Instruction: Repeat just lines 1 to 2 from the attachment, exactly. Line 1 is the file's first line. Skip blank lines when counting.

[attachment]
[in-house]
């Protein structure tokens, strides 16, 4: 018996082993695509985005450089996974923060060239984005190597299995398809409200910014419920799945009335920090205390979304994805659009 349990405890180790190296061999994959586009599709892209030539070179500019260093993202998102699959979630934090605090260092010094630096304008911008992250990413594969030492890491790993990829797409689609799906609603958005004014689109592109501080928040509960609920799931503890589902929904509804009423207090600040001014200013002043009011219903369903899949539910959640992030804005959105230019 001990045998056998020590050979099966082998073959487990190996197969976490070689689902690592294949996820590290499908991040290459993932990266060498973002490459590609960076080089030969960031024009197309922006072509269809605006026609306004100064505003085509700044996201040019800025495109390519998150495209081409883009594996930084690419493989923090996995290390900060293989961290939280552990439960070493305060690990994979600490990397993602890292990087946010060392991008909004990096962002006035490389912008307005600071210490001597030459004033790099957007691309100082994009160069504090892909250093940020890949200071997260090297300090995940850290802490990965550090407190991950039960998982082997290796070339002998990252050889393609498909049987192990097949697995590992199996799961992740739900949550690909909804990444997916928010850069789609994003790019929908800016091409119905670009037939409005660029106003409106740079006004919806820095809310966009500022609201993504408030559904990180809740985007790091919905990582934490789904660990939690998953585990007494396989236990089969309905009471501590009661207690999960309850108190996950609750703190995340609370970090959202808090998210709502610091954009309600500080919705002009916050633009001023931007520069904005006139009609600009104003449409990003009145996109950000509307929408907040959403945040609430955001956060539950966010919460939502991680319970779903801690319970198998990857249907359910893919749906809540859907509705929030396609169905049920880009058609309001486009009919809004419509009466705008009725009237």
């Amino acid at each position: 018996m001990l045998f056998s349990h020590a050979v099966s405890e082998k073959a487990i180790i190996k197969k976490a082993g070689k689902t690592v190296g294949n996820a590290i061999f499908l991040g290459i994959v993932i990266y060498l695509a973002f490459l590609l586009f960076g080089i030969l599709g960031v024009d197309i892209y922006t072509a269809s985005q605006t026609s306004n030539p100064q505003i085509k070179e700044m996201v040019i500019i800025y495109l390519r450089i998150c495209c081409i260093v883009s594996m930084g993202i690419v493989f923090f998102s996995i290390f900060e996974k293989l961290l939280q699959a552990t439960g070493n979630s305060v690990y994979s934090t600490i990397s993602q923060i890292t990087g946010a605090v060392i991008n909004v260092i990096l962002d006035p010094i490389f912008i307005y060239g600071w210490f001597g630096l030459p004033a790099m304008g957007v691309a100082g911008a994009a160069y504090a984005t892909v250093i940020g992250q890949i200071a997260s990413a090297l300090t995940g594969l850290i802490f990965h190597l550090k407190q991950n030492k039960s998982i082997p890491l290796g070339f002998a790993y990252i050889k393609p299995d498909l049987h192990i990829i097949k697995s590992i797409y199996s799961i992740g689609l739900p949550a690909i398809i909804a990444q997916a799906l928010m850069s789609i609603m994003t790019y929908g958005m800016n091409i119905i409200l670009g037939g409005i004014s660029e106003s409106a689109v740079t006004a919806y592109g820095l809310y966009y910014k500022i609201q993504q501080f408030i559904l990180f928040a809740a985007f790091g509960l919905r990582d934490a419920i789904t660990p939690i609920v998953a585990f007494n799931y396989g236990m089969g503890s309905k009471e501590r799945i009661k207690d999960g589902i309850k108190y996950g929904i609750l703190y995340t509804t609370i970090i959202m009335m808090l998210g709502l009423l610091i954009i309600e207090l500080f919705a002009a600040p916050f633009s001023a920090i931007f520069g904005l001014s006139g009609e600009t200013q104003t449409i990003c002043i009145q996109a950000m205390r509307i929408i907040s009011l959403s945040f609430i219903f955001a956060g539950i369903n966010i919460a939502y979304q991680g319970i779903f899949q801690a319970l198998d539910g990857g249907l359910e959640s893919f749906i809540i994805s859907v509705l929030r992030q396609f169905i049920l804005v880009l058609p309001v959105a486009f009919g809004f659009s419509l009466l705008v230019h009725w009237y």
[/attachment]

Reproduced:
[in-house]
């Protein structure tokens, strides 16, 4: 018996082993695509985005450089996974923060060239984005190597299995398809409200910014419920799945009335920090205390979304994805659009 349990405890180790190296061999994959586009599709892209030539070179500019260093993202998102699959979630934090605090260092010094630096304008911008992250990413594969030492890491790993990829797409689609799906609603958005004014689109592109501080928040509960609920799931503890589902929904509804009423207090600040001014200013002043009011219903369903899949539910959640992030804005959105230019 001990045998056998020590050979099966082998073959487990190996197969976490070689689902690592294949996820590290499908991040290459993932990266060498973002490459590609960076080089030969960031024009197309922006072509269809605006026609306004100064505003085509700044996201040019800025495109390519998150495209081409883009594996930084690419493989923090996995290390900060293989961290939280552990439960070493305060690990994979600490990397993602890292990087946010060392991008909004990096962002006035490389912008307005600071210490001597030459004033790099957007691309100082994009160069504090892909250093940020890949200071997260090297300090995940850290802490990965550090407190991950039960998982082997290796070339002998990252050889393609498909049987192990097949697995590992199996799961992740739900949550690909909804990444997916928010850069789609994003790019929908800016091409119905670009037939409005660029106003409106740079006004919806820095809310966009500022609201993504408030559904990180809740985007790091919905990582934490789904660990939690998953585990007494396989236990089969309905009471501590009661207690999960309850108190996950609750703190995340609370970090959202808090998210709502610091954009309600500080919705002009916050633009001023931007520069904005006139009609600009104003449409990003009145996109950000509307929408907040959403945040609430955001956060539950966010919460939502991680319970779903801690319970198998990857249907359910893919749906809540859907509705929030396609169905049920880009058609309001486009009919809004419509009466705008009725009237």